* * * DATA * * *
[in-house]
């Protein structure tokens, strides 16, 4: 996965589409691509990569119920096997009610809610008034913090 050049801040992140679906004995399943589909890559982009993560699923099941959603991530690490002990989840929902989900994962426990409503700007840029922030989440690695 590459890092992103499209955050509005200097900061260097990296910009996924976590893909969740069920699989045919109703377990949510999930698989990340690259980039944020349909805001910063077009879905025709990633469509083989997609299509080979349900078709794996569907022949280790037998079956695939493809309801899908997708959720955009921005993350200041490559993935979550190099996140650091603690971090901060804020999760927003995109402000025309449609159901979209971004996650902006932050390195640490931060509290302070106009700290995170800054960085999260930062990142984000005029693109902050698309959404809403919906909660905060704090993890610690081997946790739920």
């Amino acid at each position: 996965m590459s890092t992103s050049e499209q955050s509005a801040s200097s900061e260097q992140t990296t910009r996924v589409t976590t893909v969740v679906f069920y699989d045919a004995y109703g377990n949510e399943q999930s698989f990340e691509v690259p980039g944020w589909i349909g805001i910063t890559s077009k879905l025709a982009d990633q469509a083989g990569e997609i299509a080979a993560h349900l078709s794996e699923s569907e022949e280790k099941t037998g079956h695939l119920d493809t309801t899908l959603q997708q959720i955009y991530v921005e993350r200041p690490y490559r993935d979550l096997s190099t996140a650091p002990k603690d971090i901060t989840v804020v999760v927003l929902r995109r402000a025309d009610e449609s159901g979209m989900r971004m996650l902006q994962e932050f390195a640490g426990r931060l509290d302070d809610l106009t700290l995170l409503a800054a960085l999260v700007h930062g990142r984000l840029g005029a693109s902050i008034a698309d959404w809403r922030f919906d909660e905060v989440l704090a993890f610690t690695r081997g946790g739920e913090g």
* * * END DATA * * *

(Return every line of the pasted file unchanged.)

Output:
[in-house]
């Protein structure tokens, strides 16, 4: 996965589409691509990569119920096997009610809610008034913090 050049801040992140679906004995399943589909890559982009993560699923099941959603991530690490002990989840929902989900994962426990409503700007840029922030989440690695 590459890092992103499209955050509005200097900061260097990296910009996924976590893909969740069920699989045919109703377990949510999930698989990340690259980039944020349909805001910063077009879905025709990633469509083989997609299509080979349900078709794996569907022949280790037998079956695939493809309801899908997708959720955009921005993350200041490559993935979550190099996140650091603690971090901060804020999760927003995109402000025309449609159901979209971004996650902006932050390195640490931060509290302070106009700290995170800054960085999260930062990142984000005029693109902050698309959404809403919906909660905060704090993890610690081997946790739920």
């Amino acid at each position: 996965m590459s890092t992103s050049e499209q955050s509005a801040s200097s900061e260097q992140t990296t910009r996924v589409t976590t893909v969740v679906f069920y699989d045919a004995y109703g377990n949510e399943q999930s698989f990340e691509v690259p980039g944020w589909i349909g805001i910063t890559s077009k879905l025709a982009d990633q469509a083989g990569e997609i299509a080979a993560h349900l078709s794996e699923s569907e022949e280790k099941t037998g079956h695939l119920d493809t309801t899908l959603q997708q959720i955009y991530v921005e993350r200041p690490y490559r993935d979550l096997s190099t996140a650091p002990k603690d971090i901060t989840v804020v999760v927003l929902r995109r402000a025309d009610e449609s159901g979209m989900r971004m996650l902006q994962e932050f390195a640490g426990r931060l509290d302070d809610l106009t700290l995170l409503a800054a960085l999260v700007h930062g990142r984000l840029g005029a693109s902050i008034a698309d959404w809403r922030f919906d909660e905060v989440l704090a993890f610690t690695r081997g946790g739920e913090g």